Hong Kong stocks lead losses in Asia on China unrest, oil at lowest in 2022

Indian stocks hit historic highs

Indian stocks hit fresh highs in the session on Monday.

The Nifty 50, the flagship index of the National Stock Exchange of India, touched 18,611.05, breaching the previous intraday all-time high of 18,604.45 seen on October 19, 2021.

The Sensex touched 62,690.39 in the morning session in India, also surpassing the previous all-time high of 62,447.73 seen on November 25 this year.

Proposed EU cap on Russian oil won’t be cut by Poland, Baltic states: CBA

The European Union’s proposed price cap on Russian oil is unlikely to be lowered because of opposition from Poland and the Baltic states, according to the Commonwealth Bank of Australia.

Both sides have disputed the proposal’s claims, saying the current offer is too generous and too close to the current price Russia is getting in the market.

Vivek Dhar, CBA’s director of mining and energy commodities research, questioned the feasibility of covering the opposition of more hard-line EU member states.

“We now know that Poland and the Baltic states strongly disagree on how high this price cap should be. But realistically, are we going to see that price lower because of their dissent?” he said on CNBC’s “Street Signs Asia.”

Talks on the price ceiling were postponed until later in the day after discussions on Friday failed to reach a conclusion.

— Lee Ying Shan

It’s not easy at all to shift production of Apple’s latest Pro iPhones from China’s Zhengzhou: analyst

It is “not at all” easy to shift production of Apple’s latest Pro iPhones from the Zhengzhou factory, where a worker revolt against China’s zero-Covid policy has damaged supply chains, said Martin Yang, senior emerging technology analyst at investment company Oppenheimer, to CNBC “Street Signs Asia.”

“The iPhone 14 Pro and Pro Max remain exclusively made in Zhengzhou,” he said, noting that some production of lower-end phones like the iPhone 13 and iPhone 14 has been moved to factories in China’s Shenzhen and India.

“That suggests to me that higher-end iPhones have a different set of manufacturing processes that aren’t very easy to transfer elsewhere. And often that involves a lot of customized equipment and trained manpower that is not readily available elsewhere,” Yang said.

However, he said he had “great confidence” that customers would not switch to rival Samsung because of Apple’s “competitive advantage”.

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The perceived value of the iPhone compared to Android phones has grown because Apple is able to provide higher-end parts at lower costs while everyone else is squeezed by margins, he said.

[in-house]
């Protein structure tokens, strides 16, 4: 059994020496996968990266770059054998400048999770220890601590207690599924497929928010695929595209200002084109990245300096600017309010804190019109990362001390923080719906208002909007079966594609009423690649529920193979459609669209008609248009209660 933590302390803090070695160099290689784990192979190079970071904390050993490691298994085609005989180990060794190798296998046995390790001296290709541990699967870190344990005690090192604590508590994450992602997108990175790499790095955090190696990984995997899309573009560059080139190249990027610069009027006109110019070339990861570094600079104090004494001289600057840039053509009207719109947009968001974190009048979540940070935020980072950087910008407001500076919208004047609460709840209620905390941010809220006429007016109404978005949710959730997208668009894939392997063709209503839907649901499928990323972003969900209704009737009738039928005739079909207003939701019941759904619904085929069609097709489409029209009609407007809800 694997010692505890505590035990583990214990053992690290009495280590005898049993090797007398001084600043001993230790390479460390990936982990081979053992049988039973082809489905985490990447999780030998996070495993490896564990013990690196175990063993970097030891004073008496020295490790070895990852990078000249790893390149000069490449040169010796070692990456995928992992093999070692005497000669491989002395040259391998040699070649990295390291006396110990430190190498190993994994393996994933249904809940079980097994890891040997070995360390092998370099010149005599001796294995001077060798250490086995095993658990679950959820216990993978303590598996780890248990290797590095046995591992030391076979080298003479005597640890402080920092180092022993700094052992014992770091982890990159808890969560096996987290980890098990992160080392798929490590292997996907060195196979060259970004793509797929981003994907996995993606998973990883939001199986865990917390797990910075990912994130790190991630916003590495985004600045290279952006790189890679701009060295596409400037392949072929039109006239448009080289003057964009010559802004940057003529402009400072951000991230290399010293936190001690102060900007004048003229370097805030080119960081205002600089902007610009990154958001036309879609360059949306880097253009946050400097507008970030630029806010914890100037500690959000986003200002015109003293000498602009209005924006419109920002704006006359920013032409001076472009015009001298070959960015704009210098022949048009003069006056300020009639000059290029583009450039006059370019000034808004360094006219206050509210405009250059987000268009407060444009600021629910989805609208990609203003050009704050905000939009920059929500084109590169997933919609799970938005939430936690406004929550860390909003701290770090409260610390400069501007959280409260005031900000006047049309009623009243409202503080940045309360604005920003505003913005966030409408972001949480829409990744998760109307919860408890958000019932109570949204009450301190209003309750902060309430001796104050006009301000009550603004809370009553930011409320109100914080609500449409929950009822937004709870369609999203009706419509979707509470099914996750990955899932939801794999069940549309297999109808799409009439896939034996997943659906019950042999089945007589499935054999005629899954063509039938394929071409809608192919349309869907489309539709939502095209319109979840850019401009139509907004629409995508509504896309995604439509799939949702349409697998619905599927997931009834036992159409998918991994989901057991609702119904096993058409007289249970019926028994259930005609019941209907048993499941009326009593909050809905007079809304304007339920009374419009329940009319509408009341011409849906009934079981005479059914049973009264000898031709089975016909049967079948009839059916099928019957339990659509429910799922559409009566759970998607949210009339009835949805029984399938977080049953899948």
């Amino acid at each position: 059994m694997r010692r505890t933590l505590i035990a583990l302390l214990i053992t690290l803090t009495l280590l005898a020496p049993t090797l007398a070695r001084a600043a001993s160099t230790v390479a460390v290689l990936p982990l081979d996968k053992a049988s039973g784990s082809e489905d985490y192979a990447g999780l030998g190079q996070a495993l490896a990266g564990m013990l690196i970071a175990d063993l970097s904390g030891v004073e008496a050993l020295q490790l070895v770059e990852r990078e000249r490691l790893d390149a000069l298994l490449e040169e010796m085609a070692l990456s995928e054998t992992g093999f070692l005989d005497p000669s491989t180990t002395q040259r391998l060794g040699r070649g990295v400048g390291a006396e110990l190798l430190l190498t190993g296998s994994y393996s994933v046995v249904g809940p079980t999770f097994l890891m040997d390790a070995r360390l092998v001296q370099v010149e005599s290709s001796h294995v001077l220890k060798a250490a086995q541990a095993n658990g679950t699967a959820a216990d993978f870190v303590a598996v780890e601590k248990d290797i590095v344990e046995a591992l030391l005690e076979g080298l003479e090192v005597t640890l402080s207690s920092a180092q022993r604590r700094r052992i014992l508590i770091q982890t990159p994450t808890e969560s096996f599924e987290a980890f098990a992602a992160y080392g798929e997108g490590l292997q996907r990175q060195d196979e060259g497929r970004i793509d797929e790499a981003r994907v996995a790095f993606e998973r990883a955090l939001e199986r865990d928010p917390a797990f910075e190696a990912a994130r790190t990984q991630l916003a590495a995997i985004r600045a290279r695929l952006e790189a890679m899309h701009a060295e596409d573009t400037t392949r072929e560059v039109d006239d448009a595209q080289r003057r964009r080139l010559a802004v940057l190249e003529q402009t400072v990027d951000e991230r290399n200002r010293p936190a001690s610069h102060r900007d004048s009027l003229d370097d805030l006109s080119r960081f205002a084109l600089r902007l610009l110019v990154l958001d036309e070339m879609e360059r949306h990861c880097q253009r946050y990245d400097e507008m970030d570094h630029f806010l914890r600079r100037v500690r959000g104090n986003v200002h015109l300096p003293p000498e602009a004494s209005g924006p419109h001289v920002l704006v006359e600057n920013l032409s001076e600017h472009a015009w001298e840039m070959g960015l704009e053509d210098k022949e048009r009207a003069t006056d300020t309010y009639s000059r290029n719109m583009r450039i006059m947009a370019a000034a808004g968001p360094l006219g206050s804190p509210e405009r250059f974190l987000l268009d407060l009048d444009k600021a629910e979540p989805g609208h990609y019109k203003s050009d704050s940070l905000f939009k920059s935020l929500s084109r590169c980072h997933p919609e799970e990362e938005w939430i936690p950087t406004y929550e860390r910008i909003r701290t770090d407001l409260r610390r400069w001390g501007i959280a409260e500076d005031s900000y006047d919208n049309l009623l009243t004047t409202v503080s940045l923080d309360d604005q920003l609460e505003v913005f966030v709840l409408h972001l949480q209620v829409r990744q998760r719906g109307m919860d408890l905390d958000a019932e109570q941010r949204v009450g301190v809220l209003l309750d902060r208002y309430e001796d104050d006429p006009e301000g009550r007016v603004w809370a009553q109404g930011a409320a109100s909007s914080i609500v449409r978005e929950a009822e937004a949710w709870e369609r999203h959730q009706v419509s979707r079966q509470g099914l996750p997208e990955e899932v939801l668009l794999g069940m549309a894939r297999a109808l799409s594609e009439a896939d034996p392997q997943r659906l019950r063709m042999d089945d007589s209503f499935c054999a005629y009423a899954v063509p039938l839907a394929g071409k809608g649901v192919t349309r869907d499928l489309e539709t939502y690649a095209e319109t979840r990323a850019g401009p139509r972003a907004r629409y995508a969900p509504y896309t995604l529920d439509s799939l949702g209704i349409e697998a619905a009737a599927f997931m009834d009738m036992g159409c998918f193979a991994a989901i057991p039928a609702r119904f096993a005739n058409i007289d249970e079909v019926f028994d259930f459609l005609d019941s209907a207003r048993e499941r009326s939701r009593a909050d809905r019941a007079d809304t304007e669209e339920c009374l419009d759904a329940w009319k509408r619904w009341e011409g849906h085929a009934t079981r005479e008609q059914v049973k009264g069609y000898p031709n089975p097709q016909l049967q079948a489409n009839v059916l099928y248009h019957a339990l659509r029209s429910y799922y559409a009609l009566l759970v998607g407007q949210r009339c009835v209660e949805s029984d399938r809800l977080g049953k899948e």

— Sheila Chang

Casetify is poised to be Hong Kong’s next unicorn, valuation ‘close to a billion’, CEO says

Hong Kong-based Casetify is now “close to a billion” in valuation, its co-founder and CEO Wesley Ng told CNBC Make It.

This follows its first fundraising round in 2021 after 10 years in business – where the tech accessories company reportedly won “eight figures” from C Capital.

With global inflation and economic difficulties ahead, Ng said Casetify was “fortunate” not to be heavily backed by ventures, or that would have set the company up for “unrealistic targets”.

“We haven’t invested too much in things in exchange for unnecessary growth. So, very fortunately, we’re healthy, but we remain very cautious.”

Read more about Ng’s multi-million dollar company and his business advice here.

— Go Chiu Tong

There’s a 30% chance China will reopen sooner than expected: Goldman Sachs

There's a 30% chance China will reopen sooner, Goldman Sachs says

China is most likely to reopen around April next year after the Chinese National People’s Congress is held, but there is a chance that authorities will reopen earlier due to difficulties in keeping Covid cases under control, according to Goldman Sachs.

China’s chief economist Hui Shan said there was a 60% chance of the first scenario happening.

“There is also a 30% chance of an earlier reopening precisely because of the difficulty of keeping Covid under control, and the lack of medical training suggests it could be quite a messy process,” she said.

“The medicine is not ready yet because the virus has evolved that way [that] it is becoming very expensive to continue to implement this dynamic zero Covid policy,” she said.

She said policymakers must weigh the costs and benefits of strict Covid restrictions as protests take place across the country.

“It’s not something they’ve experienced before [or] had a lot of experience dealing with in previous cycles,” she said.

— Su-Lin Tan

Oil futures extend losses, US crude hits year’s lows

Both U.S. crude futures and Brent crude futures lost more than 2 percent each in morning trade in Asia as fears of faltering demand from China came into focus.